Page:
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Caffeine, Sodium, and Sugar: Silent But Deadly

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Day in and day out, we eat so much food that we hardly consider their effects on our body. Before we even realize it, what we’ve eaten may have already taken a toll on us. While a lot of substances have little effect when taken in small doses, larger amounts can do serious damage to the body.


Sodium is essential to human life. Our body needs it for our muscles and nerves to work properly. It also helps control our blood pressure. There is wisdom in the age-old adage “everything in moderation”. Even if sodium is necessary for our body to properly function, too much sodium can lead to hypertension, which can then increase the risk of cardiovascular disease.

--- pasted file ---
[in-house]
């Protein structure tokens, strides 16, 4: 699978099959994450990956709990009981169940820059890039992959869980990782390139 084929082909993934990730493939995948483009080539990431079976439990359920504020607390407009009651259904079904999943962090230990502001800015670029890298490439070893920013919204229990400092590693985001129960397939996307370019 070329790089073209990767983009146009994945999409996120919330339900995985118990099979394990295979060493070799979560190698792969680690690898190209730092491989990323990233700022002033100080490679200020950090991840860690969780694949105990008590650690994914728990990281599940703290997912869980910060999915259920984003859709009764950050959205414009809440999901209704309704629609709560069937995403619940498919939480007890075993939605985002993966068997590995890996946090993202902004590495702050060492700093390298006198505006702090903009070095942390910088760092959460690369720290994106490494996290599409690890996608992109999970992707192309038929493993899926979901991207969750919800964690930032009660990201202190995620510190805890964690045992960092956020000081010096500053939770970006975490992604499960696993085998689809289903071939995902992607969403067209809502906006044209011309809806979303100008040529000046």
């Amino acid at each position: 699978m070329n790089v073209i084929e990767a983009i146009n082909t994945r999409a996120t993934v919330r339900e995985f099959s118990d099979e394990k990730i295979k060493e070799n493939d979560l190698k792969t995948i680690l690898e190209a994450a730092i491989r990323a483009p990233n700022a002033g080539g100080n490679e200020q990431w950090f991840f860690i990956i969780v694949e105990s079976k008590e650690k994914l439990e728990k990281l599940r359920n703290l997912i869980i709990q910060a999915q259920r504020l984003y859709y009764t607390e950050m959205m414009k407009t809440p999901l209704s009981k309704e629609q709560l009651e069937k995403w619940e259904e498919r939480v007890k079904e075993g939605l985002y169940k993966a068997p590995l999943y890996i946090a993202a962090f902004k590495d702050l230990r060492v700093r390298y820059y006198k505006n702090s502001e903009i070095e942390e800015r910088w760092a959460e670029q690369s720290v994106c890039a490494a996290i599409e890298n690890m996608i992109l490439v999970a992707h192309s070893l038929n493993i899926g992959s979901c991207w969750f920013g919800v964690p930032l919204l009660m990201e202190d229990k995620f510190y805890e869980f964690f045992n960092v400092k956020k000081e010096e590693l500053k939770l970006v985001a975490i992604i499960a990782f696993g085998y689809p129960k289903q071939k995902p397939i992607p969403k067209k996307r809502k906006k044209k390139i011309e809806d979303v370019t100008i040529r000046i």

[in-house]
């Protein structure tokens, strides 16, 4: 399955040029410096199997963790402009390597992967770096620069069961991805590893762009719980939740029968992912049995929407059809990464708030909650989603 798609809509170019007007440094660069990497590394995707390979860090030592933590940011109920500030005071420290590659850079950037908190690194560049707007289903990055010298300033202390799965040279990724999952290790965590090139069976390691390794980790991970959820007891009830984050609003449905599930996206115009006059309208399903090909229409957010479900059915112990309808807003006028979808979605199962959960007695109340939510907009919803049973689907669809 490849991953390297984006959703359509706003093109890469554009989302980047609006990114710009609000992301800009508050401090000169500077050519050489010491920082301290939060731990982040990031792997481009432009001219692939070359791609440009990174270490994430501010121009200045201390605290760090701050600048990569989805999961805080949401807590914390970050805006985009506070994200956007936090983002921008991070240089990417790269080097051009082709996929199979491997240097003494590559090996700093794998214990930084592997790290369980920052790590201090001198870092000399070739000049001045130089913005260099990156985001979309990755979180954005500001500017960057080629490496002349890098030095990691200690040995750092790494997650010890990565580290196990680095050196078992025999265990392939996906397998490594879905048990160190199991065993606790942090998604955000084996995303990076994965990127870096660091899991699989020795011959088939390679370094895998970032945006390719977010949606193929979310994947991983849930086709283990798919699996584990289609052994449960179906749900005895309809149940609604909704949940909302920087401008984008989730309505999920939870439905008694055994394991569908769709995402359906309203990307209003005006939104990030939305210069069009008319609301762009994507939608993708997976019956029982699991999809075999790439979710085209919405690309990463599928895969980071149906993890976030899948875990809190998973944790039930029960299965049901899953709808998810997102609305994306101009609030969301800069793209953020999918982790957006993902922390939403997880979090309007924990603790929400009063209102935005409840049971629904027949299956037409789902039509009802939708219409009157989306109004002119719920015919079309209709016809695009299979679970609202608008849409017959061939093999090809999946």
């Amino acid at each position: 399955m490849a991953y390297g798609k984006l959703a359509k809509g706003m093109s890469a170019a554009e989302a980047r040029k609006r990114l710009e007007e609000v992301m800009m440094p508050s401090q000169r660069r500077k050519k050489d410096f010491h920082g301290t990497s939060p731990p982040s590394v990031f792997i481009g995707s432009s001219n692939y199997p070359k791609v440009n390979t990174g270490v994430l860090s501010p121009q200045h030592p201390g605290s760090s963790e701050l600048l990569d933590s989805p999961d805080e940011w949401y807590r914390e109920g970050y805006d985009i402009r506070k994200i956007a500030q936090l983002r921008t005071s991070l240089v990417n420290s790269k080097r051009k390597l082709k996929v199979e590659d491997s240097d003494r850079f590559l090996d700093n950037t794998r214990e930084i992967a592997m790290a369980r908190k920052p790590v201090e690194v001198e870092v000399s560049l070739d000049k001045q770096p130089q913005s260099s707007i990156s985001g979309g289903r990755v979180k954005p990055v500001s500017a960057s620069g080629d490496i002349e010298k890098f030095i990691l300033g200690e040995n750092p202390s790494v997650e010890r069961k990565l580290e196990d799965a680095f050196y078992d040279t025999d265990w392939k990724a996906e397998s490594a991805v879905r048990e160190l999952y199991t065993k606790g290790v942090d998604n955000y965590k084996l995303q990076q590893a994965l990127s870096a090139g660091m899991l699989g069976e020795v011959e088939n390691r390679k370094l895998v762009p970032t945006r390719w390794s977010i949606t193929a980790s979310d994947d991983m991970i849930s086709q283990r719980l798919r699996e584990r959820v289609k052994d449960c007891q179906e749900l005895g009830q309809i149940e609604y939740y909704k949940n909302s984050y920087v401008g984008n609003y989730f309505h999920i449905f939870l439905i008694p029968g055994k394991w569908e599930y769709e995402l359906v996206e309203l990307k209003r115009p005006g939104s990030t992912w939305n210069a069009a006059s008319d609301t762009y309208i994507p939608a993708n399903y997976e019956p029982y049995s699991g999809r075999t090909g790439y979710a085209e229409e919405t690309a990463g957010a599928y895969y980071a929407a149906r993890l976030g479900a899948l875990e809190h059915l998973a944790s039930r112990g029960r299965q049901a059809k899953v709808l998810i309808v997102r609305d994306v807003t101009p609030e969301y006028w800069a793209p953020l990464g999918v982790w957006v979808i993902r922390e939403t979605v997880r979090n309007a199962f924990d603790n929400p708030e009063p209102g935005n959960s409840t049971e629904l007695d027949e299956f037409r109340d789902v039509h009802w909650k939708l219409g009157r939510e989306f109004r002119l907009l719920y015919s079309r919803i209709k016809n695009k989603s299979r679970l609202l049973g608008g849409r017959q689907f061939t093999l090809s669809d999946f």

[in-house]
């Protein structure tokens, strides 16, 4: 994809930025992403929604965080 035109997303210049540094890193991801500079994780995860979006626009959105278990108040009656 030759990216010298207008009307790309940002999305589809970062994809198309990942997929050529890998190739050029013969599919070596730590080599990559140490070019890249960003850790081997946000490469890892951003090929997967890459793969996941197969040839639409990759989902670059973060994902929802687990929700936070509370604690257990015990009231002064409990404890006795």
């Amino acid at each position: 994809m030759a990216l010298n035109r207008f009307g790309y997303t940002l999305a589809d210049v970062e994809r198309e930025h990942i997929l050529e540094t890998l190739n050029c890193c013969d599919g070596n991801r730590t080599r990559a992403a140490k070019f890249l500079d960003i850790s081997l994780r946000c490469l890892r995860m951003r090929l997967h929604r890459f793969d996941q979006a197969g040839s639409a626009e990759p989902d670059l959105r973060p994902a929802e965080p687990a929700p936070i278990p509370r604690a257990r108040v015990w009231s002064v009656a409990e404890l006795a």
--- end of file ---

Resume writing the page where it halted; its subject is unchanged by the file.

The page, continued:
Aside from cardiovascular diseases, findings show that a higher intake of sodium and salty foods is also linked to an increased risk of stomach cancer. There is likewise an increased loss of calcium through urination when you eat too much salty food. When calcium supply in the blood dips, it can leach out of the bones. This increases the risk of osteoporosis, a bone-thinning disease that makes the bones brittle.

A lot of the pre-packaged food we eat on a daily basis may contain a lot more sodium than we are aware of. Though these may not at all taste salty, a lot of them provide -- and often exceed --our daily recommended intake of sodium. As a matter of fact, more than 75% of our sodium intake typically comes from processed, pre-packaged, and restaurant food. This makes it increasingly difficult to monitor and cut back on our consumption of sodium.